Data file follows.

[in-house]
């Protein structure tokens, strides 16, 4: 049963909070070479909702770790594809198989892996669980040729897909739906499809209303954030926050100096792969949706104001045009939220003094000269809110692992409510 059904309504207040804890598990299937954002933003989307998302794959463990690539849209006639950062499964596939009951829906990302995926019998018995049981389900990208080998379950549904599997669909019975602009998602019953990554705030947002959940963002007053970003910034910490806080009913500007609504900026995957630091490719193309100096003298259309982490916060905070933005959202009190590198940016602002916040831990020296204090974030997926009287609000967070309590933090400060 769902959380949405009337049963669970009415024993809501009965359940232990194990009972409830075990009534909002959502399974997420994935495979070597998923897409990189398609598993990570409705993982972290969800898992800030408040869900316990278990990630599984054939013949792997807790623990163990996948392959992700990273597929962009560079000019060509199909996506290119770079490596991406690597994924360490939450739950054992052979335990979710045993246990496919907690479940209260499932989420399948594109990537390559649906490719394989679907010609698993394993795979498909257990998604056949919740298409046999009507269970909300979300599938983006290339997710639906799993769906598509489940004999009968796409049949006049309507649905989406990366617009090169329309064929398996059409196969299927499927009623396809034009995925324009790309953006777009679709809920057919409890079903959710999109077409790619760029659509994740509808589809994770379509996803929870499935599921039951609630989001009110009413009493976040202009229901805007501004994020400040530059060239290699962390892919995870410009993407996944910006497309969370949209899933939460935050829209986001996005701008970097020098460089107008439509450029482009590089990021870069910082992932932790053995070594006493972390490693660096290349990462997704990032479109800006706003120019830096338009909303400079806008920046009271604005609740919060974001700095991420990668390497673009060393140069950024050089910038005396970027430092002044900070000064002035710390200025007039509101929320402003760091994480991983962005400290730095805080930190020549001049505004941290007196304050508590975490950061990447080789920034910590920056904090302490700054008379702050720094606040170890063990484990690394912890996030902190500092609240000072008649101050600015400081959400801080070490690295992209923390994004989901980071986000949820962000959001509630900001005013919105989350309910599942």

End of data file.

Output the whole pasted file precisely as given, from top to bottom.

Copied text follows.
[in-house]
């Protein structure tokens, strides 16, 4: 049963909070070479909702770790594809198989892996669980040729897909739906499809209303954030926050100096792969949706104001045009939220003094000269809110692992409510 059904309504207040804890598990299937954002933003989307998302794959463990690539849209006639950062499964596939009951829906990302995926019998018995049981389900990208080998379950549904599997669909019975602009998602019953990554705030947002959940963002007053970003910034910490806080009913500007609504900026995957630091490719193309100096003298259309982490916060905070933005959202009190590198940016602002916040831990020296204090974030997926009287609000967070309590933090400060 769902959380949405009337049963669970009415024993809501009965359940232990194990009972409830075990009534909002959502399974997420994935495979070597998923897409990189398609598993990570409705993982972290969800898992800030408040869900316990278990990630599984054939013949792997807790623990163990996948392959992700990273597929962009560079000019060509199909996506290119770079490596991406690597994924360490939450739950054992052979335990979710045993246990496919907690479940209260499932989420399948594109990537390559649906490719394989679907010609698993394993795979498909257990998604056949919740298409046999009507269970909300979300599938983006290339997710639906799993769906598509489940004999009968796409049949006049309507649905989406990366617009090169329309064929398996059409196969299927499927009623396809034009995925324009790309953006777009679709809920057919409890079903959710999109077409790619760029659509994740509808589809994770379509996803929870499935599921039951609630989001009110009413009493976040202009229901805007501004994020400040530059060239290699962390892919995870410009993407996944910006497309969370949209899933939460935050829209986001996005701008970097020098460089107008439509450029482009590089990021870069910082992932932790053995070594006493972390490693660096290349990462997704990032479109800006706003120019830096338009909303400079806008920046009271604005609740919060974001700095991420990668390497673009060393140069950024050089910038005396970027430092002044900070000064002035710390200025007039509101929320402003760091994480991983962005400290730095805080930190020549001049505004941290007196304050508590975490950061990447080789920034910590920056904090302490700054008379702050720094606040170890063990484990690394912890996030902190500092609240000072008649101050600015400081959400801080070490690295992209923390994004989901980071986000949820962000959001509630900001005013919105989350309910599942």